Imposing and inviting. These words come to mind as you approach the PAM Centre from the road and walk up to the second floor, where you immediately get a feel of what good architectural design can do. No surprise, then, that Pertubuhan Akitek Malaysia president Abu Zarim Abu Bakar suddenly turns proud host, pointing out the winning features of the 10-storey building during a recent visit.
“You can see how we get a sweeping flow of air here. It is purposely designed that way so we consume less energy to cool the building. The focus is on the utility spaces, the open areas for members to just come and use,” he begins, obviously at home in the Malaysian Institute of Architects’ headquarters in Bangsar, Kuala Lumpur.
A shear wall with ventilation holes adjoining a straight staircase leads to the top of the Green Building Index Platinum-rated structure. A black aluminium façade, high ceilings, skylights, louvre windows, exposed brick walls and a diagonal stack of atriums allow air and natural light in, enhancing the welcoming vibes.
“It’s a utilitarian sort of building,” says Abu Zarim. It is an ideal place, one may add, to bring members together and promote the activities he has in mind for PAM, which turns 100 this year.
A centenary is a milestone that could trigger lavish ideas for a big bash. But coming into office in May and still mindful of the havoc wreaked by Covid, he is focused on recovery. “Some people lost projects or staff as a result of cutbacks. I said to my members, ‘I just want to do more for you guys.’ So, I have instituted very simple programmes they can benefit from.”
It is a pledge that goes from heart to hand and which PAM’s 5,000-strong membership, comprising corporates, graduates, academics and students, would appreciate and applaud.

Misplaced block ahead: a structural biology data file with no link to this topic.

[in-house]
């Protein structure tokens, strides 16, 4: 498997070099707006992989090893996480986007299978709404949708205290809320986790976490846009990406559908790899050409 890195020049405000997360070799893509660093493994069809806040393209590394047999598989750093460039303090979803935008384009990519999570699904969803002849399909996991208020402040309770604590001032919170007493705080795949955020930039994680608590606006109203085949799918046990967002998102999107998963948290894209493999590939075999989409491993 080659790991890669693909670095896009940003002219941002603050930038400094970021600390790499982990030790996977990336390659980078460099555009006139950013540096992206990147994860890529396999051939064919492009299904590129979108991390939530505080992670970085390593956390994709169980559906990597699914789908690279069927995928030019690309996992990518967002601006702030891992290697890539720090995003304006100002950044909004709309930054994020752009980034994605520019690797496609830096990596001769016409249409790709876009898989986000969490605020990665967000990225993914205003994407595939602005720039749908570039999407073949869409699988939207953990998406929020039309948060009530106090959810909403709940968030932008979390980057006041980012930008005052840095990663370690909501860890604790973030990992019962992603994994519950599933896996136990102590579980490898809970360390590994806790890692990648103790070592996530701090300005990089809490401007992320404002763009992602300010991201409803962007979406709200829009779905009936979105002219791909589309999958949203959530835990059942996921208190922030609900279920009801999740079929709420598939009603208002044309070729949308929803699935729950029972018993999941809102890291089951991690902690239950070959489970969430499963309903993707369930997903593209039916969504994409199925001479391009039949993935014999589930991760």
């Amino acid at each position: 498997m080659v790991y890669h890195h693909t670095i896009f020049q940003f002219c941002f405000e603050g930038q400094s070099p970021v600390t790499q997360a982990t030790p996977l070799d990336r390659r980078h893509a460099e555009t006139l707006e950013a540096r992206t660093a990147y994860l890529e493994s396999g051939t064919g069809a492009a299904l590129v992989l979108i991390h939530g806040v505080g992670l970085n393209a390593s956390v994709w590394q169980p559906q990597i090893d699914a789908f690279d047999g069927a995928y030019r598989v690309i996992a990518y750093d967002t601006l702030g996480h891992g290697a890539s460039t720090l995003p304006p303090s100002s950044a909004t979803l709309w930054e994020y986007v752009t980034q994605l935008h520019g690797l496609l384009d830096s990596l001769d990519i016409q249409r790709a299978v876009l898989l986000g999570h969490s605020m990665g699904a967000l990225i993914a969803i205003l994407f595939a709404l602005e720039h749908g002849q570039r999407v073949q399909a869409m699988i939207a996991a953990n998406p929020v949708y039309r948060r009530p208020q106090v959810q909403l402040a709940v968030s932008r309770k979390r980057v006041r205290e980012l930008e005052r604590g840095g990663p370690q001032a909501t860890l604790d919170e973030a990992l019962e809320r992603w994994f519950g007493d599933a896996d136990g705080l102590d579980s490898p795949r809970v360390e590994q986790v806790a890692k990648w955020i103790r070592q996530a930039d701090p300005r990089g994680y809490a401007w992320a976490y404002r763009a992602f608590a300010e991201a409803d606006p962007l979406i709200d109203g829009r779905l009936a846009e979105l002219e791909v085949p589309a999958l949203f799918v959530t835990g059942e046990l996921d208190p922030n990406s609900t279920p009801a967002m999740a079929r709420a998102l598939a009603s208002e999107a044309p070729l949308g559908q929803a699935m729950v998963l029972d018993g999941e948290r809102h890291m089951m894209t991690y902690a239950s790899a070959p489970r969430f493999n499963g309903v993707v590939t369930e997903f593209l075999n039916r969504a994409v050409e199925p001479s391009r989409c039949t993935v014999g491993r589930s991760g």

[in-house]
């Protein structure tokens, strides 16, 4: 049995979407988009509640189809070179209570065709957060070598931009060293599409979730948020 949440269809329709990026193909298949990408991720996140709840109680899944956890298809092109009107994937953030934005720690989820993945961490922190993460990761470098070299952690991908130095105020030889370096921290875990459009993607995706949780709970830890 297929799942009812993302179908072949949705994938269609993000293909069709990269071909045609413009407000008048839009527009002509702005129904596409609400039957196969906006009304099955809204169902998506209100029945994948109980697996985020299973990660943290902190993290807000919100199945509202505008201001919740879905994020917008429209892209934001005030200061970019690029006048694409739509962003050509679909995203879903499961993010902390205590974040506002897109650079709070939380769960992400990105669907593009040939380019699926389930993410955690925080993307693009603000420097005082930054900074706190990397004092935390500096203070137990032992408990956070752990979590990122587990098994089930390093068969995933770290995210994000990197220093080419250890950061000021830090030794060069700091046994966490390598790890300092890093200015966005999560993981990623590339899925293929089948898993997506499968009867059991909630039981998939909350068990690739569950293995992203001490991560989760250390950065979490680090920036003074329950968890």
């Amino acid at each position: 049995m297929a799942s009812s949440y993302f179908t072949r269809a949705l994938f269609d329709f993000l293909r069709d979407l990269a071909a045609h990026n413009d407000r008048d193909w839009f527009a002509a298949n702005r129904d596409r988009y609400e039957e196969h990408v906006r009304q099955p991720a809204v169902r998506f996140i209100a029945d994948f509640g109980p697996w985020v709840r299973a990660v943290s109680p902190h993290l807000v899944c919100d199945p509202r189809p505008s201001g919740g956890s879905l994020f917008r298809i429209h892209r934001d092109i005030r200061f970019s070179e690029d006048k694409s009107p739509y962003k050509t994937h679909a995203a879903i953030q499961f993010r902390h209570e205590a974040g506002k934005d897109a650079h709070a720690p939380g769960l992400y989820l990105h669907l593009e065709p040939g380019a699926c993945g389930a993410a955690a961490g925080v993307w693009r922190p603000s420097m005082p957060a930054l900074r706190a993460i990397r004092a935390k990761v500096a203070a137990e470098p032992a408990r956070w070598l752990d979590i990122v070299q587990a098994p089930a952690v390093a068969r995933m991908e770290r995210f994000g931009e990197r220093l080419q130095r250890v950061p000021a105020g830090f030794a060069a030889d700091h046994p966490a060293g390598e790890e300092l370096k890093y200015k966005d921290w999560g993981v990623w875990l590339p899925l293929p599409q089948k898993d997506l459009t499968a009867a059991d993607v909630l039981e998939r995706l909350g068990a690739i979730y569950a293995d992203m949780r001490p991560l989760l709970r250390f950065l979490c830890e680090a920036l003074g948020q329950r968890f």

Abu Zarim introduced a committee to help members navigate digital innovation and technology, a crucial move, seeing how work transitioned online during the lockdowns. Noticing that the institute’s Southern chapter had begun digitising time-consuming manual processes, such as keying in attendance or streamlining routine processes, he asked its chairman to “please come and do it for the whole of PAM and architects in Malaysia”.
Subsequently, there were talks on artificial intelligence and using digital and innovative methods at work. These sessions are like training programmes for members to gain new skill sets, which fall into place with his plans.
“The aim is to close the gap for those who are behind on new ways of doing things and bring them up to par with the rest of the industry,” says Abu Zarim, who admits he is far from tech-savvy. “It’s not because they lack interest. Digitisation is basically something we need to fathom. It takes time to do that.”
Time is at a premium for PAM presidents, who have just one year to carry out their plans, and justify why. Four times over almost 15 years, he had proposed a two-year term for those elected to the top, but members said no. Will he put his name up to serve a second year?